Seafall was not a game I was looking forward to very much. I’d been listening out for people to hail this as “the next best thing”, but word never came. Many a reviewer claimed that the game was slow and unexciting and a far cry from the roaring success of Pandemic: Legacy. I believed that the hype train had derailed, and this title was on a crash course for disaster.

Then, a friend of mine invited me to take part in his copy of the game. Taking part in a legacy game is an investment, but being invited to one is a gift, one that I gladly took.

*WARNING: SPOILERS!
Please note that this will be a fairly photo light article because I don’t wish to spoil anything for anyone else.

The Set Up

Learning the rules fell to me, and it took me a while to cover everything in the game.There was very little confusion as to how to play the game once we got into it. Big plus so far; the rulebook makes sense (mostly).

There are plenty of treasure chests that line the box; what wonders will be found inside those? Well, we get to find out some things very quickly. We begin by choosing our leaders. For me, I chose this handsome fellow, whom I named Prince Ishmael of Zion.

Prince Ishmael

Introducing Prince Ishmael of Zion a.k.a me in the world of Seafall

Before we even got to play, we had to set up just who our nation and character were.  My decisions resulted in Ishmael earning the appellation “The Efficient”; I knew exactly what I was going to be doing in the first game. The other players received an upgraded farmland and an improved luck stat, just a taste of the other things you can receive.

I was pretty excited  to set sail into the world of Seafall.

The Early Game

Most of the early game was spent exploring the various options to us. I picked up a few advisors (effectively player powers) that would help me with my goal of building, whilst the others went off doing more exciting things like exploring new lands. Still, I was content to go about my merchant business.

At this point, it seemed to me that exploring was far and away the most exciting thing to do, and it also seemed to be an easy way to gain glory (how you win the game and the campaign overall). I was busy building up my home port with marketplaces and ports, meaning I couldn’t explore just yet.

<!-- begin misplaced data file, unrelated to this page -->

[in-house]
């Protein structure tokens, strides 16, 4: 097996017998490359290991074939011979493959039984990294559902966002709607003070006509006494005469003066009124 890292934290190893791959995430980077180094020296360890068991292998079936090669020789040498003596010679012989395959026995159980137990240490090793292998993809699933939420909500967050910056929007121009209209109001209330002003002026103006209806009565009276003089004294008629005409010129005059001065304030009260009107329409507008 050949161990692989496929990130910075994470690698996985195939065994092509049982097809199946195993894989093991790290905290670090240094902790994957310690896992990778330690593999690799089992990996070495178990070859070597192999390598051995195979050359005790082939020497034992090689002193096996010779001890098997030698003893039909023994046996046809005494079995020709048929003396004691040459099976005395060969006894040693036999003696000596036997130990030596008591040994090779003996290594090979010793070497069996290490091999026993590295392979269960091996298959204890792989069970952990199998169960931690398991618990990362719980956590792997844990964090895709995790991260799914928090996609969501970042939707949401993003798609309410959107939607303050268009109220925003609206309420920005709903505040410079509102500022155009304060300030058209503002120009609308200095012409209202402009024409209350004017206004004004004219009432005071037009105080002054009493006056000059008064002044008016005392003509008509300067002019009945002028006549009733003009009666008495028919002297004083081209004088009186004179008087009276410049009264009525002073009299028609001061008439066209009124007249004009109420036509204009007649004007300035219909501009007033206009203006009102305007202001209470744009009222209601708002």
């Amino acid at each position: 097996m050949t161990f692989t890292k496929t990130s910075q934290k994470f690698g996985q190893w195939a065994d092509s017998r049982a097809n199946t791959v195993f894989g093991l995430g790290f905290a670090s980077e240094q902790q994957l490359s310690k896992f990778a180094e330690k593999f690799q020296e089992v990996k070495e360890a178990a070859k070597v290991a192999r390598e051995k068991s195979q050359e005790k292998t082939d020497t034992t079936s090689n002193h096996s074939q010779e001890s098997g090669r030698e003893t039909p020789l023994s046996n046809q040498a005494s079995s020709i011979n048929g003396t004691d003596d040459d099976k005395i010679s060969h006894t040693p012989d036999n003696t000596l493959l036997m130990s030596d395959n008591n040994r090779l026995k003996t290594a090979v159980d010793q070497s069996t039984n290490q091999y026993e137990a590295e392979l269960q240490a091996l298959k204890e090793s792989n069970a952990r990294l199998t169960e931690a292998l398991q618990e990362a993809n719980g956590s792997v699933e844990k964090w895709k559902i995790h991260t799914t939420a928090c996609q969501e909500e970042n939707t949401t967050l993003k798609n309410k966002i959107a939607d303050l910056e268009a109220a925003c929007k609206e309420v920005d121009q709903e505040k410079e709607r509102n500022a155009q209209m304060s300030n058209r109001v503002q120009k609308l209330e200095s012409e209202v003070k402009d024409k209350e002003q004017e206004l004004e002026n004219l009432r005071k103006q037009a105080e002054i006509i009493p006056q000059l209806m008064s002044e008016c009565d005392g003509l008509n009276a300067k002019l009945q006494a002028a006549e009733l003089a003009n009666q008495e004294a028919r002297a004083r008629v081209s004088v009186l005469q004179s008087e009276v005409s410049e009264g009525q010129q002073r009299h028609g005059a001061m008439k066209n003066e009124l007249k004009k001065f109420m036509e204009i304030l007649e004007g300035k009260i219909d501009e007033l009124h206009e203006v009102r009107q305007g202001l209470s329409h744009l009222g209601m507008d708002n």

Originally, we weren’t reading the events out loud, but there seemed to be no reason not to. After all, that’s one of the main drives of the legacy game; to experience a growing and deep story. However, this is where I encounter what will become a glaring issue later on.

The Late Game

As we got a handle on the mechanics, we started aiming for the milestones; an easy way to gain great amounts of glory. Ishmael the Efficient managed to claim the builder milestone, which led to [CONFIDENTIAL]. It was really interesting that [CONFIDENTIAL] and this really involved me in the game a lot more. I needed more milestones, but it wasn’t gonna be easy.

On what would be the final turn of the game, I made a mad dash for the last milestone with an adviser called the Madman, and managed to, on a fantastic roll, succeed and achieve my goal. In the end, the three of us tied on twelve glory each, though the winner ended up being the person who started with the lowest title.

One of the objectives resulted in a box being opened, and boy oh boy, it was a doozy. At that point, I was hooked and more than ready for the second game. Now, this is where I’d like to raise some design issues I have so far.

Both my friends received bonuses which will stack with others they gain as the campaign continues. The gold received from farms and the luck at the start of the game can be further increased later. However, my Appellation can only be replaced. Now that I’ve seen the others available, I’m contemplating aiming for one of them, but that would mean that I would therefore effectively start the campaign with no bonus. To me, that seems like a bit of an oversight in design, and I’m a bit disappointed.